function lerp(a, b, t) {
return (1 - t) * a + t * b;
}

function hash2d(x, y) {
x = 50 * frac(x * 0.3183099 + 0.71);
y = 50 * frac(y * 0.3183099 + 0.113);
return -1 + 2 * frac(1.375986 * seed + x * y * (x + y));
}

function hash3d(x, y, z) {
x = 50 * frac(x * 0.3183099 + 0.71);
y = 50 * frac(y * 0.3183099 + 0.113);
z = 50 * frac(z * 0.3183099 + 0.33);
return -1 + 2 * frac(1.375986 * seed + x * y * z * (x + y + z));
}

function noise2d(x, y) {
ix = floor(x);
iy = floor(y);
fx = frac(x);
fy = frac(y);
ux = fx * fx * (3 - 2 * fx);
return lerp(
lerp(hash2d(ix, iy), hash2d(ix + 1, iy), ux),
lerp(hash2d(ix, iy + 1), hash2d(ix + 1, iy + 1), ux),
fy * fy * (3 - 2 * fy)
);
}

function noise3d(x, y, z){
ix = floor(x);
iy = floor(y);
iz = floor(z);
fx = frac(x);
fy = frac(y);
fz = frac(z);
ux = fx * fx * (3 - 2 * fx);
uy = fy * fy * (3 - 2 * fy);
return lerp(
lerp(
lerp(hash3d(ix + 0, iy + 0, iz + 0), hash3d(ix + 1, iy + 0, iz + 0), ux),
lerp(hash3d(ix + 0, iy + 1, iz + 0), hash3d(ix + 1, iy + 1, iz + 0), ux),
uy
),
lerp(
lerp(hash3d(ix + 0, iy + 0, iz + 1), hash3d(ix + 1, iy + 0, iz + 1), ux),
lerp(hash3d(ix + 0, iy + 1, iz + 1), hash3d(ix + 1, iy + 1, iz + 1), ux),
uy
),
fz * fz * (3 - 2 * fz)
);
}

function fractal2d(x, y, octaves) {
val = 0;
for (i = 0; i < octaves; i++) {
val += noise2d(x, y) / pow(2, 0.5 + i - 0.5 * i);
x -= i * 19;
y += i * 7;
x *= 1.57;
y *= 1.57;
}
return val;
}

function fractal3d(x, y, z, octaves) {
val = 0;
for (i = 0; i < octaves; i++) {
val += noise3d(x, y, z) / pow(2, 0.5 + i - 0.5 * i);
x -= i * 7;
y += i * 13;
z -= i * 23;
x *= 1.57;
y *= 1.57;
z *= 1.57;
}
return val;
}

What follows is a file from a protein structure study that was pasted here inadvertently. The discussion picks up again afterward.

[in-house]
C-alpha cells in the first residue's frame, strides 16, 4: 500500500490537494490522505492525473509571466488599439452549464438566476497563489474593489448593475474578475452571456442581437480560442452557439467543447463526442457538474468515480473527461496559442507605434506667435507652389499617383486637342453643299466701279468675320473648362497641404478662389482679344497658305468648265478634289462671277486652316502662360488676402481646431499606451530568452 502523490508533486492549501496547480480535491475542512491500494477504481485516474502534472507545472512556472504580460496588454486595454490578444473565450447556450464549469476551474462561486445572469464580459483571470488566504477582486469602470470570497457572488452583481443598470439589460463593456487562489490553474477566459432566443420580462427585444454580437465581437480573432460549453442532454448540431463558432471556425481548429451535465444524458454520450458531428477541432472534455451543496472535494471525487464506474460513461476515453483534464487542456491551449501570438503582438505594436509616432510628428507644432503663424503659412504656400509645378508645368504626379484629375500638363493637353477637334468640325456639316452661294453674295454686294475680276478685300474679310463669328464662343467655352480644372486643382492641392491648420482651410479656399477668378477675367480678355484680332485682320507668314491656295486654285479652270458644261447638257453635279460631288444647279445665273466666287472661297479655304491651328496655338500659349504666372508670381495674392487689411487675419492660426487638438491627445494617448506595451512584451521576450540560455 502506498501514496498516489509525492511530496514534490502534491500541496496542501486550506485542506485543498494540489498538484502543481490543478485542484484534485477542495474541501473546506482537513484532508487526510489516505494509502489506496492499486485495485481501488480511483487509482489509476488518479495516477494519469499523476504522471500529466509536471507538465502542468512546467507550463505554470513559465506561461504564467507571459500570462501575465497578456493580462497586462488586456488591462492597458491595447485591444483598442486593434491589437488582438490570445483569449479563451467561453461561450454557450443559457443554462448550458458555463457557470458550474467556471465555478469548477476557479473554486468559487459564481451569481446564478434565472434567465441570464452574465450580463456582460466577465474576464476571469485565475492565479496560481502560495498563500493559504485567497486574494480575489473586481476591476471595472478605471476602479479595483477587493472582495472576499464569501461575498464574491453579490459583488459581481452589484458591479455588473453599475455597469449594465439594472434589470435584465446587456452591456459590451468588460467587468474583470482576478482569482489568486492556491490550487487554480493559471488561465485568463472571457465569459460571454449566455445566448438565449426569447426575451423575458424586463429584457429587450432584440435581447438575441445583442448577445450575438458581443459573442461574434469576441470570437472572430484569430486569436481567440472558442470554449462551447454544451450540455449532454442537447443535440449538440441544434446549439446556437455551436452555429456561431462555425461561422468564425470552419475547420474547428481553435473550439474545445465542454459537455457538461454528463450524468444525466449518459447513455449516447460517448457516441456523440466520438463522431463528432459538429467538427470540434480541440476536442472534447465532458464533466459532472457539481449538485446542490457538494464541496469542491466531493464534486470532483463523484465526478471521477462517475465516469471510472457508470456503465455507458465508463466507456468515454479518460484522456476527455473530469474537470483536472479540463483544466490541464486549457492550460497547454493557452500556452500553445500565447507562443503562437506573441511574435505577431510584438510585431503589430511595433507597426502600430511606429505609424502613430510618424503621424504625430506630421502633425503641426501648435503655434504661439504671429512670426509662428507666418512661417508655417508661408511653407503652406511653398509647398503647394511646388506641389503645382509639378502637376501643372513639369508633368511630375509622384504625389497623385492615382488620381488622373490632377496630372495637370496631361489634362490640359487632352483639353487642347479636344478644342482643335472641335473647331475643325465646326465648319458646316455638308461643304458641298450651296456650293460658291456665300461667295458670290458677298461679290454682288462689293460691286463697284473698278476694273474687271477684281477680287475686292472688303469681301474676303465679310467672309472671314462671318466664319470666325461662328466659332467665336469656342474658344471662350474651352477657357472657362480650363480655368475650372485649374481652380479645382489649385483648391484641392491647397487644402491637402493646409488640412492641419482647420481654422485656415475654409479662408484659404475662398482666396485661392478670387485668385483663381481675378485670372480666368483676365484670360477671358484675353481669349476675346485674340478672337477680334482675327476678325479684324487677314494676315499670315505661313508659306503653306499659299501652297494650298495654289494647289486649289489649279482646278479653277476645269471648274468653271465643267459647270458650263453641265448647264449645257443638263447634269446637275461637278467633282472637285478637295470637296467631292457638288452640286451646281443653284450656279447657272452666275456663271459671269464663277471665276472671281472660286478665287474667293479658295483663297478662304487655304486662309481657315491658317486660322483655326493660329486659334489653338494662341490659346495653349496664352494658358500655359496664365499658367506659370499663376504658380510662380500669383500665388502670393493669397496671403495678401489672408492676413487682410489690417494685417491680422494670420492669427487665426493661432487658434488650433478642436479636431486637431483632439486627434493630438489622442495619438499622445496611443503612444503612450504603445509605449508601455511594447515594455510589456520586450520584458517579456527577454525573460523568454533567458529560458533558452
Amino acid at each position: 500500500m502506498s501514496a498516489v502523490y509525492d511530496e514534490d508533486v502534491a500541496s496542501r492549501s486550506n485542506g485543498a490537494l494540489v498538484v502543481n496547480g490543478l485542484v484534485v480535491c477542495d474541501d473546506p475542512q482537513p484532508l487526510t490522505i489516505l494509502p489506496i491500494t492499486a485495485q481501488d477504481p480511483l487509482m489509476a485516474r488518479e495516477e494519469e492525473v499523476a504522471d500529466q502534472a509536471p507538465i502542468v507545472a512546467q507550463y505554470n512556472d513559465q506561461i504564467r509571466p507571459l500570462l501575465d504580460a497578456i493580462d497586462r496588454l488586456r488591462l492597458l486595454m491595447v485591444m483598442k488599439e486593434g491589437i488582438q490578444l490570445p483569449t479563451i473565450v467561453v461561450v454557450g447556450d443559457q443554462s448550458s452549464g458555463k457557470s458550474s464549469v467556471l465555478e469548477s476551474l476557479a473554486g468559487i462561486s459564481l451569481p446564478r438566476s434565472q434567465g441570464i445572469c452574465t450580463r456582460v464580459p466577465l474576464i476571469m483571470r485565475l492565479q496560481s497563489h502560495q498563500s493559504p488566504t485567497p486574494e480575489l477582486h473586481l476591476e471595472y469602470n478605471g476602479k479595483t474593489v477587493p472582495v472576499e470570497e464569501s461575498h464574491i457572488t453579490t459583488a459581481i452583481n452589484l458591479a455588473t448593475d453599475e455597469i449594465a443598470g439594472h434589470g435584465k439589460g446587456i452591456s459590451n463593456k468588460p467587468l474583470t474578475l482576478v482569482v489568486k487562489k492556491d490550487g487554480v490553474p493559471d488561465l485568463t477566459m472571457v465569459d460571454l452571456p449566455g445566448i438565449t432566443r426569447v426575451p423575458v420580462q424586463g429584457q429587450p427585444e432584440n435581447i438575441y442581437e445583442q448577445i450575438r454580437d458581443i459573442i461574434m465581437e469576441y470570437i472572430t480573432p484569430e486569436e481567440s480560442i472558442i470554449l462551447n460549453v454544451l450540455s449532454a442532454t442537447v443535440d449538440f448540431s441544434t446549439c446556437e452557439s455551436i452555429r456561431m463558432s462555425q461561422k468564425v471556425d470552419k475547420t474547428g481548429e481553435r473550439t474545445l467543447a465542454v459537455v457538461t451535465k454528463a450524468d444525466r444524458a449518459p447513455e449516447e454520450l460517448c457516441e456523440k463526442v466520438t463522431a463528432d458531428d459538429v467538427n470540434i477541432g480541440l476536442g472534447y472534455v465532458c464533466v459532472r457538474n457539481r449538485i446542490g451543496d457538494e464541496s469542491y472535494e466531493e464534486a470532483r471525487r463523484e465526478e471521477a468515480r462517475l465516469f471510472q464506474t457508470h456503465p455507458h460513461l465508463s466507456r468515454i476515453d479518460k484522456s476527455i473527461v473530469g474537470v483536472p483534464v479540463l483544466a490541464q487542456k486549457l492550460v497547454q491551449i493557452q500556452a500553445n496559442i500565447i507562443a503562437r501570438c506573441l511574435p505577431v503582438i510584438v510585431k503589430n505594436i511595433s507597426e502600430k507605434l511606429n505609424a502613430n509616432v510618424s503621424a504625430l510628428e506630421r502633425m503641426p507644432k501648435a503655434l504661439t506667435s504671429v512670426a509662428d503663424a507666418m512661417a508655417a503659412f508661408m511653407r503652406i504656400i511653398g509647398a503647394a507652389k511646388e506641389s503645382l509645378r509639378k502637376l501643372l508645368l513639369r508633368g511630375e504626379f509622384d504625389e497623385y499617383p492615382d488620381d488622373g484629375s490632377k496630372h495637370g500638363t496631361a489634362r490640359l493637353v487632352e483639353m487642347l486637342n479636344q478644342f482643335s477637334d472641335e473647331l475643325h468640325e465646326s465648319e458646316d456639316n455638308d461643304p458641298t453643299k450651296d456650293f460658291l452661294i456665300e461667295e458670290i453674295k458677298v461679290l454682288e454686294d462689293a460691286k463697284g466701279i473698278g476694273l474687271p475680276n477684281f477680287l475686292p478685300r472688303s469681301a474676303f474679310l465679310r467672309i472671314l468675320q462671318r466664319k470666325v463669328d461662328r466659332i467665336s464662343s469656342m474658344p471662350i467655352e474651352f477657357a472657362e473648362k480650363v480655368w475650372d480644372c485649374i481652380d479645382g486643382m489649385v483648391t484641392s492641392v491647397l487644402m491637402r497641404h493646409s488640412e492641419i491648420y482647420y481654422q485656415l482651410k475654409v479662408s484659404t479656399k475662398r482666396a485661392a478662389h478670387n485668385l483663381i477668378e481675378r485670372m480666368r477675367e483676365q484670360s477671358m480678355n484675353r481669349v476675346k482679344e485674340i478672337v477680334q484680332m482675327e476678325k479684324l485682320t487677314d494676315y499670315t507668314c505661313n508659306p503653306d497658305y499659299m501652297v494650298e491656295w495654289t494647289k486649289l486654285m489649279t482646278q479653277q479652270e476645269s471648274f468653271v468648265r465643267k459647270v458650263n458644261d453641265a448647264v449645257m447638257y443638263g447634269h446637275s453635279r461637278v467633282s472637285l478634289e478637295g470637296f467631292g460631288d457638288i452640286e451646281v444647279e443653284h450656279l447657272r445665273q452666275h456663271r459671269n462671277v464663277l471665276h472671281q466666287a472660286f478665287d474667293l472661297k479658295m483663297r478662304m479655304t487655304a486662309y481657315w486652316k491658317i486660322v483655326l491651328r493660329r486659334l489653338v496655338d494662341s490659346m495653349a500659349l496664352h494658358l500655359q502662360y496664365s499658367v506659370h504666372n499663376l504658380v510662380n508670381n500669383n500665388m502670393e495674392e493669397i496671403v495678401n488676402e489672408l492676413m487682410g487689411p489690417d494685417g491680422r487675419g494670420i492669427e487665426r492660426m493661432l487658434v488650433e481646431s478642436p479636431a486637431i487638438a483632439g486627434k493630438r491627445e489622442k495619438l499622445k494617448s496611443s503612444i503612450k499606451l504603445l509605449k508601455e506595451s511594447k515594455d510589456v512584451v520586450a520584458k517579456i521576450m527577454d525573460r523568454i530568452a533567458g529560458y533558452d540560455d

export var noisescale = 1
export function sliderScale(v){
noisescale = v*10
}

var time
export function beforeRender(delta) {
time += delta/5000
}

export function render2D(index, x, y) {
hsv(noise3d(x*noisescale, y*noisescale, time), 1, 1)
}
``````

Run at 10.5 frames on my v2… so it should be faster on a v3 (I need to solder one up until we figure out how to recover my other one. I also have a pile of Picos to be soldered.)

Value vs Perlin? They are different, but might be an acceptable substitute in some cases.

And minutes later, realizing I could solve the array usage, you don’t need double sized arrays, if you just mod results to 256, I have Perlin Noise working on the v2, at 12fps…

v2 compatible Perlin - now with smaller arrays!
``````// Perlin 3D noise (now with even more reduced array usage!)
//
// Written by Thom Chiovoloni, dedicated into the public domain
// per http://creativecommons.org/publicdomain/zero/1.0
// https://github.com/thomcc/quick-noise.js
//
// adapted by ScruffyNerf into Pixelblaze's JSish language
// you could replace the use of random() with a different RNG if you wish

var arraySize = 256
var permSize = arraySize
var perm = array(permSize)

function buildTable() {
perm.mutate(arrayFill)
perm.mutate(arrayShuffle)
perm.mutate(arrayShuffle) // for good measure, shuffle twice
}

function arrayFill(v,i,a){
return i
}

function arrayShuffle(v,i,a){
r = floor(random(a.length))
t = a[r]
a[r] = v
return t
}

}

g = v%12 * 3
}

return t * t * t * (t * (t * 6 - 15) + 10)
}

buildTable()

function noise(x, y, z, xWrap, yWrap, zWrap) {
// x, y, z are numbers.
// xWrap, yWrap, and zWrap are integer powers of two between 0 and 256.
// (0 and 256 are equivalent). If these aren't provided, they default to 0.

xMask = ((xWrap-1) & 255) >> 0
yMask = ((yWrap-1) & 255) >> 0
zMask = ((zWrap-1) & 255) >> 0

px = floor(x)
py = floor(y)
pz = floor(z)

x -= px
y -= py
z -= pz

r0 = perm[x0%256]
r1 = perm[x1%256]

r00 = perm[(r0+y0)%256]
r01 = perm[(r0+y1)%256]
r10 = perm[(r1+y0)%256]
r11 = perm[(r1+y1)%256]

h000 = perm[(r00+z0)%256]%256
h001 = perm[(r00+z1)%256]%256
h010 = perm[(r01+z0)%256]%256
h011 = perm[(r01+z1)%256]%256
h100 = perm[(r10+z0)%256]%256
h101 = perm[(r10+z1)%256]%256
h110 = perm[(r11+z0)%256]%256
h111 = perm[(r11+z1)%256]%256

n00 = n000 + (n001-n000) * w
n01 = n010 + (n011-n010) * w
n10 = n100 + (n101-n100) * w
n11 = n110 + (n111-n110) * w

n0 = n00 + (n01-n00) * v
n1 = n10 + (n11-n10) * v

return n0 + (n1-n0) * u
}

export var noisescale = 1
export function sliderScale(v){
noisescale = v*10
}

var time
export function beforeRender(delta) {
time += delta/5000
}

export function render2D(index, x, y) {
hsv(noise(x*noisescale, y*noisescale, time), 1, 1)
}
``````

If you run both, you can easily see the difference in Value and Perlin… Value is much less smooth, it’s ‘peaky’, no matter how you scale it… Perlin absolutely is the winner for natural flow.